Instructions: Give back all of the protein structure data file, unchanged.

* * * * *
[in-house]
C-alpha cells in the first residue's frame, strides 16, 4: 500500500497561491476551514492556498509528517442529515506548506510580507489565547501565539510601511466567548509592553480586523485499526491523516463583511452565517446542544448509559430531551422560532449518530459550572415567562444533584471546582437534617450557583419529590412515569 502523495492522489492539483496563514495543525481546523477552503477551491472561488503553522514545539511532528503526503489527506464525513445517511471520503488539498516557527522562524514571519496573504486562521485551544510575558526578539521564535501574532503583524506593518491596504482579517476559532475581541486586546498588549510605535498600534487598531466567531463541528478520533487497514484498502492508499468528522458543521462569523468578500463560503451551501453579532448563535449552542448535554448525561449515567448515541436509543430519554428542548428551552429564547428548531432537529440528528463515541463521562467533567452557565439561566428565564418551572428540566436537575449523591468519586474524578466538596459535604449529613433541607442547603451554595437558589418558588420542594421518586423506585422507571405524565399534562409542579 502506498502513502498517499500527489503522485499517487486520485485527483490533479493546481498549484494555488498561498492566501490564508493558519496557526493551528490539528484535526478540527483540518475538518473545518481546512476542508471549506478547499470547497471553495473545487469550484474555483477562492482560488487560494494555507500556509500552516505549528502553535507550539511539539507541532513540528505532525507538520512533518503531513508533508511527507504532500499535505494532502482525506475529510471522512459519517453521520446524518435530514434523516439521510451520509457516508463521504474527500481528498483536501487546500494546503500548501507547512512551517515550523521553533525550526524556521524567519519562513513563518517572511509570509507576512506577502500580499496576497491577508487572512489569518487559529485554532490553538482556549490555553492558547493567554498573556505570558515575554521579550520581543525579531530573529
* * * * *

[in-house]
C-alpha cells in the first residue's frame, strides 16, 4: 500500500497561491476551514492556498509528517442529515506548506510580507489565547501565539510601511466567548509592553480586523485499526491523516463583511452565517446542544448509559430531551422560532449518530459550572415567562444533584471546582437534617450557583419529590412515569 502523495492522489492539483496563514495543525481546523477552503477551491472561488503553522514545539511532528503526503489527506464525513445517511471520503488539498516557527522562524514571519496573504486562521485551544510575558526578539521564535501574532503583524506593518491596504482579517476559532475581541486586546498588549510605535498600534487598531466567531463541528478520533487497514484498502492508499468528522458543521462569523468578500463560503451551501453579532448563535449552542448535554448525561449515567448515541436509543430519554428542548428551552429564547428548531432537529440528528463515541463521562467533567452557565439561566428565564418551572428540566436537575449523591468519586474524578466538596459535604449529613433541607442547603451554595437558589418558588420542594421518586423506585422507571405524565399534562409542579 502506498502513502498517499500527489503522485499517487486520485485527483490533479493546481498549484494555488498561498492566501490564508493558519496557526493551528490539528484535526478540527483540518475538518473545518481546512476542508471549506478547499470547497471553495473545487469550484474555483477562492482560488487560494494555507500556509500552516505549528502553535507550539511539539507541532513540528505532525507538520512533518503531513508533508511527507504532500499535505494532502482525506475529510471522512459519517453521520446524518435530514434523516439521510451520509457516508463521504474527500481528498483536501487546500494546503500548501507547512512551517515550523521553533525550526524556521524567519519562513513563518517572511509570509507576512506577502500580499496576497491577508487572512489569518487559529485554532490553538482556549490555553492558547493567554498573556505570558515575554521579550520581543525579531530573529